Standard C++ Bible

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Wiley, May 3, 2000 - Computers - 888 pages
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This authoritative, comprehensive guide is your bible to Standard C++. Written for people at all levels of technological know-how, it may be used as a reference book or a tutorial. You'll appreciate the step-by-step instructions and clear explanations enhanced by icons, charts, and hundreds of screenshots. The tips, insights, and shortcuts that appear in each chapter will help you to
  • Master C++ fundamentals, from data types to control statements.
  • Create and work with C++ classes.
  • Deploy encapsulation, polymorphism, and other object-oriented techniques.
  • Streamline development with classes in the Standard C++ library.
  • Make the most of STL classes for sequences, generic algorithms, and more.
  • Get a leg up on advanced topics, such as namespaces, RTTI, and localization.
  • Capitalize on type casting and other benefits of the ANSI/ISO standard.

A bonus CD-ROM contains a programmer's editor, the GCC compiler, an interactive source level debugger, and all source code from the book.

No matter where you are in your career, you'll find programming tools and techniques not published anywhere else. You'll see why the entire Bible series carries such an outstanding reputation when the Standard C++ Bible goes the distance for you.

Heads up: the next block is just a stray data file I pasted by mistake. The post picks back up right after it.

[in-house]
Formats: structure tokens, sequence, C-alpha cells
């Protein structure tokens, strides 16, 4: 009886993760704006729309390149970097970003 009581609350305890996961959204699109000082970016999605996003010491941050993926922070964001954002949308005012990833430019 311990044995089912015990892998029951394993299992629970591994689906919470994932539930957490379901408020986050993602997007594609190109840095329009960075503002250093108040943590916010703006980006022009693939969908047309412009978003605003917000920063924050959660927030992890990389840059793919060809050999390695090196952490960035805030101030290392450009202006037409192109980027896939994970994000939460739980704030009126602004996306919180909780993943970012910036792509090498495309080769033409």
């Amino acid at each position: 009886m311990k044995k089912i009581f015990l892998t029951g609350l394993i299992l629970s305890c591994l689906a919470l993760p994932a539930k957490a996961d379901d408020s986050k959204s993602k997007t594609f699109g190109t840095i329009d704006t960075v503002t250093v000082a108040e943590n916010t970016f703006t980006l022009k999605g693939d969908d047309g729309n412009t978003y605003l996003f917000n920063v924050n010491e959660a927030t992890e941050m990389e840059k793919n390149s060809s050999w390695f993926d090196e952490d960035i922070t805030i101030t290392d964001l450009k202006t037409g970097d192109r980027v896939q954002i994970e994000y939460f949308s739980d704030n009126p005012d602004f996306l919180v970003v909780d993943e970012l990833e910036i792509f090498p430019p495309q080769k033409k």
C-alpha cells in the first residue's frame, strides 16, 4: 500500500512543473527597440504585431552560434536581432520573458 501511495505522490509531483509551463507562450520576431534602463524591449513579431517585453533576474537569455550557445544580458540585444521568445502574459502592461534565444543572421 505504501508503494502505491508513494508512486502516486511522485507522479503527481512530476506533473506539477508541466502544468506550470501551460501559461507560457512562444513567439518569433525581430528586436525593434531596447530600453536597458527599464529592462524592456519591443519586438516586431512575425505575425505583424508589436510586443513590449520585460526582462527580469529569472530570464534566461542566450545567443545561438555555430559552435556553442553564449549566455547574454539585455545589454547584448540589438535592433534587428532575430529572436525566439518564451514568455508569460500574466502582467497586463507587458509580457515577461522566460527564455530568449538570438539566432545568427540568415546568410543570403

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About the author (2000)

About the Author Al Stevens has written the "C Programming" column in Dr. Dobb's Journal, the number one programmer's magazine, since 1988. He is the author of more than a dozen best-selling titles for MIS PRESS, including, Teach Yourself C++ 5th Edition and Teach Yourself Microsoft Windows 98. Al lectures nationally to programmers, educators, and systems managers on technical issues related to programming and software design. A professional programmer since 1958, and an independent programming consultant and writer since 1978, Al maintains a loyal following of readers who appreciate his insight and clear writing style. Clayton Walnum started programming computers in 1982 when he traded in an IBM Selectric typewriter to buy an Atari 400 computer (16K of RAM!). Clay soon learned to combine his interest in writing with his newly acquired programming skills, and started selling programs and articles to computer magazines. In 1985, Analog Computing — a nationally distributed computer magazine — hired him as a technical editor. Before leaving the magazine business in 1989 to become a freelance writer, Clay had worked his way up to Executive Editor. He since has acquired a degree in Computer Science, and has worked on more than 40 books (translated into many languages) covering everything from computer gaming to 3-D graphics programming. He also has written hundreds of magazine articles and software reviews, as well as countless programs. His recent books include Windows 98 Programming Secrets, C++ Master Reference, and The Complete Idiot's Guide to Visual Basic 6. Clay's biggest disappointment in life is that he wasn't one of the Beatles. To compensate, he writes and records rock music in his home studio. You can reach Clay by sending e-mail to or by visiting his Web site at And don't forget to visit Clay's music page at

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